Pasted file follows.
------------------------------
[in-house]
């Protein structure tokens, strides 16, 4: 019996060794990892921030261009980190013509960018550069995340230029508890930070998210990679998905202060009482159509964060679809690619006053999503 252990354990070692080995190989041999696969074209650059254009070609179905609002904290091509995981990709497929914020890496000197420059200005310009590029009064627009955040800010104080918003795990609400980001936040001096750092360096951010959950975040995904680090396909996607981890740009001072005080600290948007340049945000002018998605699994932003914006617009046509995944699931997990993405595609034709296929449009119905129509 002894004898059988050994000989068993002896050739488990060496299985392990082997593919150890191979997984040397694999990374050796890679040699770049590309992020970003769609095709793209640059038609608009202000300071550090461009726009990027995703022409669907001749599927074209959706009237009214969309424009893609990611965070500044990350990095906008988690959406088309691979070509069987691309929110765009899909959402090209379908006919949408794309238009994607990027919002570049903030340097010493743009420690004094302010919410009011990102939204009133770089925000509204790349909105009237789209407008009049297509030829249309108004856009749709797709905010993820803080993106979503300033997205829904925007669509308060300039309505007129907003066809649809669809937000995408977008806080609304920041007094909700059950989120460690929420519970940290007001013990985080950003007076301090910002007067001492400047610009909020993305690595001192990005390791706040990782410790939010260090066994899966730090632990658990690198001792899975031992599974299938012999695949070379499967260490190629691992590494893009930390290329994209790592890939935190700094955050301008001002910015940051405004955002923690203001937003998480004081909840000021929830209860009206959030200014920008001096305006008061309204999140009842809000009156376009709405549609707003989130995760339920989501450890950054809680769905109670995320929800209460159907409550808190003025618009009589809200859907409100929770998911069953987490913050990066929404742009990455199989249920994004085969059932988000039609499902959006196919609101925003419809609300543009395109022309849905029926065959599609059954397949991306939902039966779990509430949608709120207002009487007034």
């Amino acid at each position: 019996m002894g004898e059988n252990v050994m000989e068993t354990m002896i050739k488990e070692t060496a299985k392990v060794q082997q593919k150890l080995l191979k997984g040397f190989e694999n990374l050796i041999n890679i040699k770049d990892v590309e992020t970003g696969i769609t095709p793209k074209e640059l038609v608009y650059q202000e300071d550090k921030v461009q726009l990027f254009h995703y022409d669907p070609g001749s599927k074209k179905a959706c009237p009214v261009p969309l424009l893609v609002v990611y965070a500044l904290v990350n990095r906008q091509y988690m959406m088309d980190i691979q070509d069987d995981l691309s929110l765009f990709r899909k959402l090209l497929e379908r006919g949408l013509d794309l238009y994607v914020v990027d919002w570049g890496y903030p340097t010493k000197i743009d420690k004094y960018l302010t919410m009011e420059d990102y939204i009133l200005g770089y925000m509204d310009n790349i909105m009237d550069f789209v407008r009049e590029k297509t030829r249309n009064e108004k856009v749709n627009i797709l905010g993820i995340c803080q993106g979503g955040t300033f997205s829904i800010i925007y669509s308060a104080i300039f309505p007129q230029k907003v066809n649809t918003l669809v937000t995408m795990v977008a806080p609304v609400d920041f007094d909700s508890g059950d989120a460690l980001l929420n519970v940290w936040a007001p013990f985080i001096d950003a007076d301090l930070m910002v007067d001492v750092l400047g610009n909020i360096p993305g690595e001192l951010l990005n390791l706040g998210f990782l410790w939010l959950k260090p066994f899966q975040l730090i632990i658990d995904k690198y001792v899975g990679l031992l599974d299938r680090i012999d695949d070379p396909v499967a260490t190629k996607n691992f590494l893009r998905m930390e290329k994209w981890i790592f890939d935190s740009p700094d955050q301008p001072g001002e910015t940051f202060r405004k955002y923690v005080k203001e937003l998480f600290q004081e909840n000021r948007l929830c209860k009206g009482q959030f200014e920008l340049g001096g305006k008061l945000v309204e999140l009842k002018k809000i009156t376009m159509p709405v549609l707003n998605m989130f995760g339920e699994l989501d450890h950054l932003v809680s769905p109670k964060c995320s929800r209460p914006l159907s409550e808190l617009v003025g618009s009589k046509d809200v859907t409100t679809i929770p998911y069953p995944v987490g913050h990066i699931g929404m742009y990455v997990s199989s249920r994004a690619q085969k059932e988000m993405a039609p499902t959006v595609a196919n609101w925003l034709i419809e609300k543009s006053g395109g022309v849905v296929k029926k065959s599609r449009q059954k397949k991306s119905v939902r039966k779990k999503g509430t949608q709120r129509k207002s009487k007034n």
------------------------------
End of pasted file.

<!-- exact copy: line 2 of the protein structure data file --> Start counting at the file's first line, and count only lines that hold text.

């Protein structure tokens, strides 16, 4: 019996060794990892921030261009980190013509960018550069995340230029508890930070998210990679998905202060009482159509964060679809690619006053999503 252990354990070692080995190989041999696969074209650059254009070609179905609002904290091509995981990709497929914020890496000197420059200005310009590029009064627009955040800010104080918003795990609400980001936040001096750092360096951010959950975040995904680090396909996607981890740009001072005080600290948007340049945000002018998605699994932003914006617009046509995944699931997990993405595609034709296929449009119905129509 002894004898059988050994000989068993002896050739488990060496299985392990082997593919150890191979997984040397694999990374050796890679040699770049590309992020970003769609095709793209640059038609608009202000300071550090461009726009990027995703022409669907001749599927074209959706009237009214969309424009893609990611965070500044990350990095906008988690959406088309691979070509069987691309929110765009899909959402090209379908006919949408794309238009994607990027919002570049903030340097010493743009420690004094302010919410009011990102939204009133770089925000509204790349909105009237789209407008009049297509030829249309108004856009749709797709905010993820803080993106979503300033997205829904925007669509308060300039309505007129907003066809649809669809937000995408977008806080609304920041007094909700059950989120460690929420519970940290007001013990985080950003007076301090910002007067001492400047610009909020993305690595001192990005390791706040990782410790939010260090066994899966730090632990658990690198001792899975031992599974299938012999695949070379499967260490190629691992590494893009930390290329994209790592890939935190700094955050301008001002910015940051405004955002923690203001937003998480004081909840000021929830209860009206959030200014920008001096305006008061309204999140009842809000009156376009709405549609707003989130995760339920989501450890950054809680769905109670995320929800209460159907409550808190003025618009009589809200859907409100929770998911069953987490913050990066929404742009990455199989249920994004085969059932988000039609499902959006196919609101925003419809609300543009395109022309849905029926065959599609059954397949991306939902039966779990509430949608709120207002009487007034």